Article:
Monday, March 17, 2008

Marital Relationship vs. Marital Assets

My first job out of college was in a small law firm. At that time I worked as a paralegal with attorneys who specialized in domestic relations and criminal law. Typically, after the attorney was retained, I was responsible for meeting with the client to prepare all documents necessary for filing the Complaint for Divorce or Dissolution with the Court of Domestic Relations. In addition, I filed all of the paperwork, obtained restraining orders, set court dates, etc. Throughout the case, I operated as the liaison between the attorney and the client, to answer questions regarding the status of the case. As you can tell, I spent a great deal of time hearing about the marital problems.

The one thing I found interesting was how ugly the proceedings became during the division of marital property. Couples would quibble ad nauseam over the division of pictures, bank accounts, debts, real property, 401K savings plans, automobiles etc. It was typically during this stage of the divorce when attorney fees skyrocketed due to numerous unproductive meetings and hearings attempting to divide the marital property to the satisfaction of both parties. What I found lacking was how rare it was to see someone argue about saving the relationship.

I understand that there are some instances where saving the relationship is virtually impossible - numerous occurrences of infidelity, abuse, and the like. But often that simply wasn't the case. In some instances external drama began to negatively affect the marital relationship. In other instances, as one person began the journey of personal improvement - for example obtaining degrees in higher education or losing weight, that individual developed a new sense of independence. While increased self esteem is wonderful, it was odd to see those individuals no longer found a need for their spouse. In many cases, couples who initially were inseparable could no longer get along and chose to terminate the relationship. Citing excessive bickering and ultimately incompatibility.

Oddly enough, these were the couples that quibbled the most over their material possessions. So I began to ask myself..."When did the value of marital assets become more important than the value of the marriage?"
  • $3000 - armour
  • $20,000 - vehicle
  • $15,000 - equity in real property
  • $1,000 - oil painting hanging over the living room sofa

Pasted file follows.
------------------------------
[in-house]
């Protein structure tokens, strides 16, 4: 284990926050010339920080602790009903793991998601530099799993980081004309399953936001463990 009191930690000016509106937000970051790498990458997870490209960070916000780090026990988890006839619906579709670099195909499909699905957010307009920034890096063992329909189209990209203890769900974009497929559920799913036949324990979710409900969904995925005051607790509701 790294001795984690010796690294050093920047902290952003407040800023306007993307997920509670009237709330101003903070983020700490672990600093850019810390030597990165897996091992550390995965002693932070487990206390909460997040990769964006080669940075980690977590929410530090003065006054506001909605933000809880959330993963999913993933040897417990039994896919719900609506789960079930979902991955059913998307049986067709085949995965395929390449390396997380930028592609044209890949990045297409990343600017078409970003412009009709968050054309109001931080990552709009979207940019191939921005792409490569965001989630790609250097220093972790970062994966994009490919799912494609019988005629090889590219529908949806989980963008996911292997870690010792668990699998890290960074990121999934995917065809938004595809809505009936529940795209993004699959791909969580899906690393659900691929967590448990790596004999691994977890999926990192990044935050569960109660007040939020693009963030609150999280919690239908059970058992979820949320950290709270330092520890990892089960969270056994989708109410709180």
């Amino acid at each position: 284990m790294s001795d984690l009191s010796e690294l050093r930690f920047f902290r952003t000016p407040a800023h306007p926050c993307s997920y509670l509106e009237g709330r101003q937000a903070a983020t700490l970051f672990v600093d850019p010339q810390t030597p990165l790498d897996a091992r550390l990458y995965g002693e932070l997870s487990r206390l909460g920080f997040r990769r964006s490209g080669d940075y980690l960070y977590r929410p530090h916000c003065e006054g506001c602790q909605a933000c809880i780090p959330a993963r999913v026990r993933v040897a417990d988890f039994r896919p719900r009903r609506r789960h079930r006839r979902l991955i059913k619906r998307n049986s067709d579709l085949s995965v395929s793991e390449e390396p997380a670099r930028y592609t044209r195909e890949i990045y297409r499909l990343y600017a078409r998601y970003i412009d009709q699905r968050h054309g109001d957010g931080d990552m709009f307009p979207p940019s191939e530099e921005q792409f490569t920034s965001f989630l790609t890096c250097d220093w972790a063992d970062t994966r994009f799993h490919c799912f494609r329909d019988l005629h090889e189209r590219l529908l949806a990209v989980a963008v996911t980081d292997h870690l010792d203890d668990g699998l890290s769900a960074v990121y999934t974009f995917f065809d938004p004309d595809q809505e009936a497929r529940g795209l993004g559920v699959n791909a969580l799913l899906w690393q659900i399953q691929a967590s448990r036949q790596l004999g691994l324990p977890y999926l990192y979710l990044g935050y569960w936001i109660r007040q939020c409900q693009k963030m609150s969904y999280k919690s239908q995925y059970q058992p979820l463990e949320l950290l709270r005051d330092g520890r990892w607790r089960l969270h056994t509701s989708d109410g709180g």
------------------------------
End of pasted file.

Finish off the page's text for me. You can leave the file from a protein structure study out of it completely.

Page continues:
• $250 - stainless steel cookware

Our firm often obtained restraining orders not for individual protection or for the protection of the children, but for the protection of assets. Protection to ensure that one spouse did not vandalize the home or personal property. Protection to ensure that one spouse did not empty bank accounts leaving the other penniless. Protection to ensure that one spouse did not increase credit card debt to the detriment of the other.

I was simply amazed.


Mister-M said...

Sparing you the gory details, I'll give you a summary to support exactly what you've written above as it relates to my situation.

When PEW duped me into believing she was going to do "what is best for the kids" and agree to shared parenting and a reasonable division of assets, I had made an offer to keep the marital household (she had already moved out and was in a nice apartment). Agreeing to this would have kept us within 15 minutes of each other, the kids wouldn't have had to change from their (excellent) school which was walking distance to the home, I was 5-minutes drive from work... in fact, the school was located between our homes, keep their friends, keep their neighbors, keep the only home both of them really had ever known.

It was the perfect post-divorce w/children logistical setup one could ask for.

She didn't like the offer which was more than half of the equity in the home after appraisal.

Approximately $50,000.

Nope, instead, she paid an attorney somewhere in the neighborhood of $60,000 to get a final total settlement of approximately $65,000.

Net: $5,000.

Of course, financial responsibility and knowledge was never her strong suit. To this day, she considers it a victory.

She is an idiot.

njm said...

You are right...she is an idiot! Reminds me of my husbands PEW.

I couldn't help but laugh at the irony.

roji said...
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Anonymous said...

Funny isn't it, JQ75 claims his ex is out to get him but if his hate blog against other bloggers is any indication of where he is mentally Id say she has a good point..

Check it out for yourself